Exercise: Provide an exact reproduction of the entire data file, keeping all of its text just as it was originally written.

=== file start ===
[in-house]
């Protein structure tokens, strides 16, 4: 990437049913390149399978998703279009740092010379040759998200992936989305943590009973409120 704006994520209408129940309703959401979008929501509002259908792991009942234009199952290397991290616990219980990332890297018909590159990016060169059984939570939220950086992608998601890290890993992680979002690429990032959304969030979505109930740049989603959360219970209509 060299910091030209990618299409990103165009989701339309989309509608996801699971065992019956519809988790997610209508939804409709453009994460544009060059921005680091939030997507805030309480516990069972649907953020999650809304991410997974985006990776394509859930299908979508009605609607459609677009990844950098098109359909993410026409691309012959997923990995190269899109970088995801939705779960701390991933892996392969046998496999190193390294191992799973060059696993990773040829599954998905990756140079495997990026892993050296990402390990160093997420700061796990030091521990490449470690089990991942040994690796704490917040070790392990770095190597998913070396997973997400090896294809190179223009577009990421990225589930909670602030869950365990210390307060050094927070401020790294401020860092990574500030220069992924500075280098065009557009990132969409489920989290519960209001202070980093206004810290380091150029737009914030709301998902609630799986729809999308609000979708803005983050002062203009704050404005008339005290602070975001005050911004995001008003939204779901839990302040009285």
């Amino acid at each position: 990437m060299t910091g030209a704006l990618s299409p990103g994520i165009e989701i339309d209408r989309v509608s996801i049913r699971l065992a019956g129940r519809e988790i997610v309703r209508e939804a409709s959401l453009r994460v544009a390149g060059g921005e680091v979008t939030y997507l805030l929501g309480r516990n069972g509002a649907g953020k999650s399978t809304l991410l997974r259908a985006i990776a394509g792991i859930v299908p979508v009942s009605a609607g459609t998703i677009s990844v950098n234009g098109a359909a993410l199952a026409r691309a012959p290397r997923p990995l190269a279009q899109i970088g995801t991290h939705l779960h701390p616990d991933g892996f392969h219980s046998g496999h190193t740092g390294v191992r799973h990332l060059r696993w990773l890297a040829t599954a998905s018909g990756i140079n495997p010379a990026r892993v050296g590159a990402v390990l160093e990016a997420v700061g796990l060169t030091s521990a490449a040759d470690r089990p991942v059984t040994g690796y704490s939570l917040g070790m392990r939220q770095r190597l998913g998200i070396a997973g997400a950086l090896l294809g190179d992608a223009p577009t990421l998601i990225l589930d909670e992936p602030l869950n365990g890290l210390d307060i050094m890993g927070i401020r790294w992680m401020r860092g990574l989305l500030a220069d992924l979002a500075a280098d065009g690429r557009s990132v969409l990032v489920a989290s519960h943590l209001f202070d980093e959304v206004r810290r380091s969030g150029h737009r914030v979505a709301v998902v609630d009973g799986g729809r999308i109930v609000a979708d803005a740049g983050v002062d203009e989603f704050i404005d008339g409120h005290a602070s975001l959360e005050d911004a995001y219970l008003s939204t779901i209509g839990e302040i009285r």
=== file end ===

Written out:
[in-house]
């Protein structure tokens, strides 16, 4: 990437049913390149399978998703279009740092010379040759998200992936989305943590009973409120 704006994520209408129940309703959401979008929501509002259908792991009942234009199952290397991290616990219980990332890297018909590159990016060169059984939570939220950086992608998601890290890993992680979002690429990032959304969030979505109930740049989603959360219970209509 060299910091030209990618299409990103165009989701339309989309509608996801699971065992019956519809988790997610209508939804409709453009994460544009060059921005680091939030997507805030309480516990069972649907953020999650809304991410997974985006990776394509859930299908979508009605609607459609677009990844950098098109359909993410026409691309012959997923990995190269899109970088995801939705779960701390991933892996392969046998496999190193390294191992799973060059696993990773040829599954998905990756140079495997990026892993050296990402390990160093997420700061796990030091521990490449470690089990991942040994690796704490917040070790392990770095190597998913070396997973997400090896294809190179223009577009990421990225589930909670602030869950365990210390307060050094927070401020790294401020860092990574500030220069992924500075280098065009557009990132969409489920989290519960209001202070980093206004810290380091150029737009914030709301998902609630799986729809999308609000979708803005983050002062203009704050404005008339005290602070975001005050911004995001008003939204779901839990302040009285």
């Amino acid at each position: 990437m060299t910091g030209a704006l990618s299409p990103g994520i165009e989701i339309d209408r989309v509608s996801i049913r699971l065992a019956g129940r519809e988790i997610v309703r209508e939804a409709s959401l453009r994460v544009a390149g060059g921005e680091v979008t939030y997507l805030l929501g309480r516990n069972g509002a649907g953020k999650s399978t809304l991410l997974r259908a985006i990776a394509g792991i859930v299908p979508v009942s009605a609607g459609t998703i677009s990844v950098n234009g098109a359909a993410l199952a026409r691309a012959p290397r997923p990995l190269a279009q899109i970088g995801t991290h939705l779960h701390p616990d991933g892996f392969h219980s046998g496999h190193t740092g390294v191992r799973h990332l060059r696993w990773l890297a040829t599954a998905s018909g990756i140079n495997p010379a990026r892993v050296g590159a990402v390990l160093e990016a997420v700061g796990l060169t030091s521990a490449a040759d470690r089990p991942v059984t040994g690796y704490s939570l917040g070790m392990r939220q770095r190597l998913g998200i070396a997973g997400a950086l090896l294809g190179d992608a223009p577009t990421l998601i990225l589930d909670e992936p602030l869950n365990g890290l210390d307060i050094m890993g927070i401020r790294w992680m401020r860092g990574l989305l500030a220069d992924l979002a500075a280098d065009g690429r557009s990132v969409l990032v489920a989290s519960h943590l209001f202070d980093e959304v206004r810290r380091s969030g150029h737009r914030v979505a709301v998902v609630d009973g799986g729809r999308i109930v609000a979708d803005a740049g983050v002062d203009e989603f704050i404005d008339g409120h005290a602070s975001l959360e005050d911004a995001y219970l008003s939204t779901i209509g839990e302040i009285r």